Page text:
At No. 434 in the seniority ranks, Rep. Celeste Maloy (R-Utah) is entering the House during one of the craziest, most chaotic congressional sessions in recent memory.
Maloy succeeded former GOP Rep. Chris Stewart in Utah’s 2nd District after he stepped down due to family health issues. Maloy was sworn in at the end of November following a drama-filled fall dominated by House GOP infighting and a three-week speaker battle.
We caught up with Congress’ newest member this week to see what she thinks of the House drama, her experience so far and what to expect in 2024.
GOP fighting: Maloy said Republicans have to start uniting around issues they agree on, whether that’s border security or education reform, instead of wasting the majority by fighting each other.
“The things we disagree on are more ancillary, and I think we’ve been spending a lot of time focused on the things we disagree on,” Maloy said.
Maloy added: “If we can be disciplined, stick to the basics, talk about the things we agree on and legislate on the things we agree on, that’s going to help us when we have to deal with things where the conference is divided.”
Of course, that’s easier said than done with a conference that booted former Speaker Kevin McCarthy in October and continues to tussle over nearly every issue that arises.
Staff experience: Maloy is no stranger to congressional politics. She served as Stewart’s legal counsel before taking his seat.
“I’m learning that what my boss was doing all day was not as connected to what I was doing all day as I thought,” Maloy said.
Maloy also missed out on getting a freshmen orientation since she came in in the middle of the Congress. Maloy credits her staff experience as coming in handy in this case.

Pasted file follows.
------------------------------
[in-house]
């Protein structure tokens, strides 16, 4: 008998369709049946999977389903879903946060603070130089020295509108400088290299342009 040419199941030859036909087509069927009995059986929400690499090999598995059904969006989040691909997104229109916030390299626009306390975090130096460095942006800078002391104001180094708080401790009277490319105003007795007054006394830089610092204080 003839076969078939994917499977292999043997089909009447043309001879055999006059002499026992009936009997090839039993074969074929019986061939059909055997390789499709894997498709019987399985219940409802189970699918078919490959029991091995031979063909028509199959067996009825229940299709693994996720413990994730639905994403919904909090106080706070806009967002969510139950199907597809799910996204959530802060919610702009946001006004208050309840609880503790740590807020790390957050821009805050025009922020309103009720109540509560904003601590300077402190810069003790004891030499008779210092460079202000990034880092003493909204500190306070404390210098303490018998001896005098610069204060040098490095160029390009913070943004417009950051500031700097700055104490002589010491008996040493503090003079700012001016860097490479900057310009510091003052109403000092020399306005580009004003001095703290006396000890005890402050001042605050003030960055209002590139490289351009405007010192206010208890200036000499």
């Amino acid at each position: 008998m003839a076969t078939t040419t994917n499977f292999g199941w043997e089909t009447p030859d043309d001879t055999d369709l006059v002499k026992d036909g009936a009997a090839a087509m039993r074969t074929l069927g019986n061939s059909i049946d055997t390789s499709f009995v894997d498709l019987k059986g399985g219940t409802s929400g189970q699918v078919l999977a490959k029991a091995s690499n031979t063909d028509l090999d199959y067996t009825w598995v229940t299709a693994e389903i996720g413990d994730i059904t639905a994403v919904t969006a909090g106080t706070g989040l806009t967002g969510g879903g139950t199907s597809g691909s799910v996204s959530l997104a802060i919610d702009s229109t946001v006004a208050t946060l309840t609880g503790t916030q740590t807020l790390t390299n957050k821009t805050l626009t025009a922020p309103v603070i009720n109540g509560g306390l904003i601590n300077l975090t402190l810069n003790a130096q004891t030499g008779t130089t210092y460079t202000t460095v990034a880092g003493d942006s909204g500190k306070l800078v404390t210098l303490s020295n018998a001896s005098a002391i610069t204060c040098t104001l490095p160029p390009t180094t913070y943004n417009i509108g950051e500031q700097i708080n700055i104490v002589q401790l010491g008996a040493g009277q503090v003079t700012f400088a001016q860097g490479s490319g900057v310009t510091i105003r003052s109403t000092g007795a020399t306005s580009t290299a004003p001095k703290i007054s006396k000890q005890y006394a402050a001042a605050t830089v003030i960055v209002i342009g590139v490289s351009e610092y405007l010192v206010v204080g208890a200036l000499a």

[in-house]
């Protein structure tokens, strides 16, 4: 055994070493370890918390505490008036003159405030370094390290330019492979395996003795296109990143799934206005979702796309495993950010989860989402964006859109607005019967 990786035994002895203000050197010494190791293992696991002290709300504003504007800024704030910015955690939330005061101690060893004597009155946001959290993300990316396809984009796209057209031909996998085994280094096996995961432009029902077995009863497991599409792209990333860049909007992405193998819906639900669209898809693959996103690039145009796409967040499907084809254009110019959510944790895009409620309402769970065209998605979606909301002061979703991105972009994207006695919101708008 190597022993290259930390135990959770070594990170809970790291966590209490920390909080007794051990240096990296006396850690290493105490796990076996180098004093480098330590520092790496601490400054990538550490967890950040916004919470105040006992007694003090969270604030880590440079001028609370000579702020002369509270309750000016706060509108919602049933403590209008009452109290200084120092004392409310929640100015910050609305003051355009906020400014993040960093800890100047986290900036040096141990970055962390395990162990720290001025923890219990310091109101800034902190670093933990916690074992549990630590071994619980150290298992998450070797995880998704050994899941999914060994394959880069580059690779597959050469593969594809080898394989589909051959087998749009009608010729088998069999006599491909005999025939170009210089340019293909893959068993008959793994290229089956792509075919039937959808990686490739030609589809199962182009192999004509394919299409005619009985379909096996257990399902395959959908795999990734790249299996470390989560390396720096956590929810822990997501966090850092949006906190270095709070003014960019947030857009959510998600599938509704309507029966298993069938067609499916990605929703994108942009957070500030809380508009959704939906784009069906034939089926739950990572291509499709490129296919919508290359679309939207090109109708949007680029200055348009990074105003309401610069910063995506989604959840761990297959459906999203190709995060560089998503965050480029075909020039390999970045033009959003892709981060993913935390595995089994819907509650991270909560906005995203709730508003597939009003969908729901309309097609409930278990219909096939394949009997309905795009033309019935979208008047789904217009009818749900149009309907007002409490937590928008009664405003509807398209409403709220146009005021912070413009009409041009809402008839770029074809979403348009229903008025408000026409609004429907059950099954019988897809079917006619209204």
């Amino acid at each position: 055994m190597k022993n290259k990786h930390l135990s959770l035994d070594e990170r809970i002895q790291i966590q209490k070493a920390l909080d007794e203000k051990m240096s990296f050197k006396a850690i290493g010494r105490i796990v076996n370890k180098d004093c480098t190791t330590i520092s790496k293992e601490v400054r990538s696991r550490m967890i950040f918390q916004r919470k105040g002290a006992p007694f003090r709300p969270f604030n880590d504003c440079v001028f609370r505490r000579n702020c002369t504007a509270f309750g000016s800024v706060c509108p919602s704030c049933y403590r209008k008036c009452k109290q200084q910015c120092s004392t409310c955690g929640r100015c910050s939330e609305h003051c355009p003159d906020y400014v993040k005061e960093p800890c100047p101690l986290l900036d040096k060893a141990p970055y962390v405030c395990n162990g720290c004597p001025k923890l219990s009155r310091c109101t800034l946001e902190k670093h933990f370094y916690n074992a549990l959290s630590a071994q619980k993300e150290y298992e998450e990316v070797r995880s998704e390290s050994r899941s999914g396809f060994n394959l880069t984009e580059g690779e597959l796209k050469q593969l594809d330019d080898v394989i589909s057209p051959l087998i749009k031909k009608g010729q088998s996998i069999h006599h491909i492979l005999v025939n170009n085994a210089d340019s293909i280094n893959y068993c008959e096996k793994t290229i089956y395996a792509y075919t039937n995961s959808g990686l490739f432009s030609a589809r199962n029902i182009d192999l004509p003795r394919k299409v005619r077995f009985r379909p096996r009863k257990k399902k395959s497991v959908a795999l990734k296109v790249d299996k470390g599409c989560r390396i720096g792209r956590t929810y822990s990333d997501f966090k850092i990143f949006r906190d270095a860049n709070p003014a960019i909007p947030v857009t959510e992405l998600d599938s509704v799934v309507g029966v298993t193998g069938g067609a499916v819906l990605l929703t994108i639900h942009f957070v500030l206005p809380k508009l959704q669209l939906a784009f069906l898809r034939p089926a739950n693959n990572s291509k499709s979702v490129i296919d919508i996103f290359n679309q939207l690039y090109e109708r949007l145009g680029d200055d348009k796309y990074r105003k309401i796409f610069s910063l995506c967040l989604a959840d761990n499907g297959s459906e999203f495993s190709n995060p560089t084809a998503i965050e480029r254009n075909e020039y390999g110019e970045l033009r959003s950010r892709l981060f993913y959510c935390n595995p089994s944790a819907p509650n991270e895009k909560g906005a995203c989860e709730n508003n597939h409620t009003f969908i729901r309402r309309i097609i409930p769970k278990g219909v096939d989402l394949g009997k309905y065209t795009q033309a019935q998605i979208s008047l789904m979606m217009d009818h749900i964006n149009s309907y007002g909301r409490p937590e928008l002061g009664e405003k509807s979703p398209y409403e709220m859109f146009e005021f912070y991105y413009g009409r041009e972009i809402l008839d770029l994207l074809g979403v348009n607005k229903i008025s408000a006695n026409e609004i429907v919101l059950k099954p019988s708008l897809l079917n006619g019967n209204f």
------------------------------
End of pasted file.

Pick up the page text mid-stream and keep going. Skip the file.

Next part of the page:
“It would be a lot tougher to get up to speed if I didn’t already have a good background in this district and know what’s happening,” Maloy said. “I don’t know how anybody comes in fresh without some background in how the Hill works.”
On Speaker Mike Johnson: Maloy came to Congress roughly a month after Speaker Mike Johnson won the gavel. Both are still finding their footing in their new positions.
Maloy said she reached out to Johnson before the NDAA vote last week to ensure leadership can move forward with FISA reforms, which have been a subject of much consternation within the Republican Conference.
The NDAA includes a short-term FISA extension. But Johnson had originally wanted to put two dueling long-term reauthorizations up for a vote last week. Johnson nixed that plan after rank-and-file Republicans protested the move.
Retirements: Maloy expressed concerns about the loss of institutional knowledge that will follow the wave of retirements this Congress. Fifty lawmakers have announced plans to retire, run for higher office or have left Congress early.
Maloy said she’s hopeful that the departures will allow younger members like herself to reshape how Congress works.
“It gives an opportunity for a lot of fresh faces to come in who don’t have any of the baggage or the biases about what we’ve already tried,” Maloy said. “I’m still optimistic about what we’re going to be able to get done.”
— Mica Soellner